Portugal and England: one of the oldest alliances in Europe.
Portugal and England have always had a policy of friendship. This “friendship” is one of the oldest in Europe, dating back to the 13th and 14th centuries. Thus, at the beginning of the 19th century, Napoleon Bonaparte threatened the entire European continent, including Portugal. After much debate among the Portuguese rulers, it was decided that the whole royal family and other members of the Court would move to Brazil. This move transformed and marked the destinies of Brazil and Europe. It was the first and only time that a monarch left Europe, i.e. the seat of government and all his subjects, and crossed the ocean to live in his colony. Some experts say that Dom João took this decision as an act of flight and cowardice; others agree that it was a very smart move as he managed to keep his crown by going to America.
In this process, the Portuguese royal family and its entire court, which numbered around 10,000 people, were escorted by English ships. The British did not escort all these people for anything. There was great interest on the part of the British in obtaining some advantages such as permission to trade directly with Brazil, increasing their consumer market. The British were very prejudiced by the so-called Continental Blockade, imposed by Napoleon, and urgently needed to open new markets.
England put a lot of pressure on Dom João to obtain benefits, but he was slow to make a decision, as he knew that the agreements signed with the English government would end up harming the colonists and the prince would lose their political support. But in 1808, as soon as he arrived in Brazil, he signed the first decree benefiting England: he instituted in the Royal Charter the opening of the ports to Friendly Nations, putting an end to the old Colonial Pact, which was the form of trade whereby the Metrópole had exclusive trade with Brazil, i.e. Brazil could only sell to and buy from Portugal. England could buy and sell directly from Brazil with this decree, which became permanent two years later. Smuggling was drastically reduced and there was an increase in British goods in the country.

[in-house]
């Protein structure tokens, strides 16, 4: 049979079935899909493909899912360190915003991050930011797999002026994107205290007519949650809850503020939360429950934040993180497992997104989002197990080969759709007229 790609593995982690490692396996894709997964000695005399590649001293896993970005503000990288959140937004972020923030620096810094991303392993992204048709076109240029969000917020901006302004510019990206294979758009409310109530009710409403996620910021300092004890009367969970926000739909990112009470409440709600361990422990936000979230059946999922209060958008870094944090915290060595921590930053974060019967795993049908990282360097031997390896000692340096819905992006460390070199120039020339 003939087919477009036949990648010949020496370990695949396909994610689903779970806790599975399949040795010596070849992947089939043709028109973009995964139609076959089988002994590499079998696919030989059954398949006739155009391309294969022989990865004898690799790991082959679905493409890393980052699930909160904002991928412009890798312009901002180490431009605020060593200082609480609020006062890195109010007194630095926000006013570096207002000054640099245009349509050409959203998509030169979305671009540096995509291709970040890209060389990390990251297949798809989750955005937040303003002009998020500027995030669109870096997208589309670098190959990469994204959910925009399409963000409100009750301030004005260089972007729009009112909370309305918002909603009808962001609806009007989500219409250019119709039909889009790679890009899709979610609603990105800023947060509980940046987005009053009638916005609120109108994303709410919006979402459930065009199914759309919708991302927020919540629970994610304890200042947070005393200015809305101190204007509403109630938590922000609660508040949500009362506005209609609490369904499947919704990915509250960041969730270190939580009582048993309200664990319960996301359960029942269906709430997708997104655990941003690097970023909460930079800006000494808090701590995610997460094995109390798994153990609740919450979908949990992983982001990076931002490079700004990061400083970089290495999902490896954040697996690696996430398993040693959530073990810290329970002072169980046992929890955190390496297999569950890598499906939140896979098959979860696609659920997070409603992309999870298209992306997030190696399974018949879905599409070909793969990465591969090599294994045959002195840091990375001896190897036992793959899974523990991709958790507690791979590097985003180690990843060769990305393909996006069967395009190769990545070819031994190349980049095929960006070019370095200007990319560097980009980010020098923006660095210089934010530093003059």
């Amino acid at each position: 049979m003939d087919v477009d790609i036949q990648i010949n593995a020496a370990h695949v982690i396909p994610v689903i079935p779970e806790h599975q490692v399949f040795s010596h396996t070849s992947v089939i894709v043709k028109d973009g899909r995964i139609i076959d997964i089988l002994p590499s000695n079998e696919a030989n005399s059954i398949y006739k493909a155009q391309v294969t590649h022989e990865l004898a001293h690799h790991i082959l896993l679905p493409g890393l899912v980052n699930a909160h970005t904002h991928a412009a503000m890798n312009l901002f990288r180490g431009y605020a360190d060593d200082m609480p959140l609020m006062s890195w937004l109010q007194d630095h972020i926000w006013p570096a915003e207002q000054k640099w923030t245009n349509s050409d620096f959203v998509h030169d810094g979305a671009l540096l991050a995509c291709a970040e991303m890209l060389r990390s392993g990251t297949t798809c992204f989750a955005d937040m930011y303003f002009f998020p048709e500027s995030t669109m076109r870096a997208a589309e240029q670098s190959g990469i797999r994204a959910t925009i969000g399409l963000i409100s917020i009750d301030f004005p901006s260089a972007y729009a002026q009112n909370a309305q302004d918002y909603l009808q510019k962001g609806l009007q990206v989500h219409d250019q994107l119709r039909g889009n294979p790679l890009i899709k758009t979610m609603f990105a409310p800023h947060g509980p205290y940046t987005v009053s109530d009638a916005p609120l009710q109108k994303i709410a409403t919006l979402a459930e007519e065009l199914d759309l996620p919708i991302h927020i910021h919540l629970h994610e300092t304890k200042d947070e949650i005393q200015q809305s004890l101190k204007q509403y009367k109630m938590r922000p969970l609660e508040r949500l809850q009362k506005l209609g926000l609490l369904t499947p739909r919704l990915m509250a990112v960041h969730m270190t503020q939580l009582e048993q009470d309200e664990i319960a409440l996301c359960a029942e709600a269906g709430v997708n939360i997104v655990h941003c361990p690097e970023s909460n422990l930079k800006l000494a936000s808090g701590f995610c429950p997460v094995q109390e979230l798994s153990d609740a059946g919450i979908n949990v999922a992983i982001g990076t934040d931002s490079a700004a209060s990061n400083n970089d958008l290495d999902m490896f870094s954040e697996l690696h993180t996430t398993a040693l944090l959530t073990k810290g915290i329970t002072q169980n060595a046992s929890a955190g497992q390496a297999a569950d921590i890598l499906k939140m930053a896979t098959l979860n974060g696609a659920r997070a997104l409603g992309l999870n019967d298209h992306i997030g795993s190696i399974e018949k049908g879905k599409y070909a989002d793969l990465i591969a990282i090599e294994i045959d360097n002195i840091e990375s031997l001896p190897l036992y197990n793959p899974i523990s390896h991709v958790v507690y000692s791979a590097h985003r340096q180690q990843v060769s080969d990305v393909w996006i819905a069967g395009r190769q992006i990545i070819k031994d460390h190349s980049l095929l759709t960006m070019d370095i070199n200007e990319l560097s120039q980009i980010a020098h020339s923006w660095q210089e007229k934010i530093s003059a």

In 1810, the Treaties of Alliance and Friendship were signed between the two European countries. These treaties ended up making the English advantages clear, stirring up Lusitanian interests. According to the document, the English would pay only 15% tax on goods arriving in Brazilian ports, while the Portuguese would pay 16% and other nations 24%. It was also determined that any Englishman incriminated in Brazil could only be judged in the presence of a British authority and based on the laws of England. Should a Portuguese be incriminated in England, he would have to be judged according to the laws of England and not Portugal.
There was also a commitment to the gradual end of the slave trade, which only really came to an end in 1850, with the Eusébio de Queirós Law.
Therefore, for Brazil, this agreement established access to new goods, ended the colonial pact that was harmful to traders and lowered the cost of living. For the Portuguese, it was the end of large profits, unlike the English, who would have large profits and autonomy in Brazil.
Federico Giannattasio is a conference interpreter and translator working since 2015.
He has worked in Italian television and Radio for the production of information and entertainment TV programs. He has provided interpretation for major events such as TEDx; worked for Italian and foreign NGOs (Amnesty International) and also worked in the religious field.
Furthermore, he is an Adjunct Professor at UNINT Rome University since 2016 where he teaches translation and interpreting from Portuguese into Italian.
As of today, he also published three Portuguese novels translated into Italian.